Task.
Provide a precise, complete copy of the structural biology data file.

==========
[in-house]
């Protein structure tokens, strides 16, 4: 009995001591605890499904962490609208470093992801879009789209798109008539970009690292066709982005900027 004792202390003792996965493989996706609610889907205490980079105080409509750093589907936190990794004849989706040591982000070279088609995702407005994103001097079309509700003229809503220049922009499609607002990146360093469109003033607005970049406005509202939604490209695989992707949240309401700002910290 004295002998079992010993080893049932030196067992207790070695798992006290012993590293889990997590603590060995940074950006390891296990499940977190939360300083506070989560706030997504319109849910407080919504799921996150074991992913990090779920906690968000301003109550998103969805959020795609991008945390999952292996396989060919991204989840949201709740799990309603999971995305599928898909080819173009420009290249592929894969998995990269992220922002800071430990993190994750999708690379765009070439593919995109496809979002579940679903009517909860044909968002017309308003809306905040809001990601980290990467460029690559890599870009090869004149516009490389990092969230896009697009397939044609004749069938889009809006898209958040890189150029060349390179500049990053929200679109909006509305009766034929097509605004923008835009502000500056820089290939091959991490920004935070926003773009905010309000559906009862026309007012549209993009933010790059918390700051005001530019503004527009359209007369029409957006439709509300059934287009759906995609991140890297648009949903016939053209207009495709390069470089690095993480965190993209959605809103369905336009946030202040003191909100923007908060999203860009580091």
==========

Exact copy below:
[in-house]
């Protein structure tokens, strides 16, 4: 009995001591605890499904962490609208470093992801879009789209798109008539970009690292066709982005900027 004792202390003792996965493989996706609610889907205490980079105080409509750093589907936190990794004849989706040591982000070279088609995702407005994103001097079309509700003229809503220049922009499609607002990146360093469109003033607005970049406005509202939604490209695989992707949240309401700002910290 004295002998079992010993080893049932030196067992207790070695798992006290012993590293889990997590603590060995940074950006390891296990499940977190939360300083506070989560706030997504319109849910407080919504799921996150074991992913990090779920906690968000301003109550998103969805959020795609991008945390999952292996396989060919991204989840949201709740799990309603999971995305599928898909080819173009420009290249592929894969998995990269992220922002800071430990993190994750999708690379765009070439593919995109496809979002579940679903009517909860044909968002017309308003809306905040809001990601980290990467460029690559890599870009090869004149516009490389990092969230896009697009397939044609004749069938889009809006898209958040890189150029060349390179500049990053929200679109909006509305009766034929097509605004923008835009502000500056820089290939091959991490920004935070926003773009905010309000559906009862026309007012549209993009933010790059918390700051005001530019503004527009359209007369029409957006439709509300059934287009759906995609991140890297648009949903016939053209207009495709390069470089690095993480965190993209959605809103369905336009946030202040003191909100923007908060999203860009580091």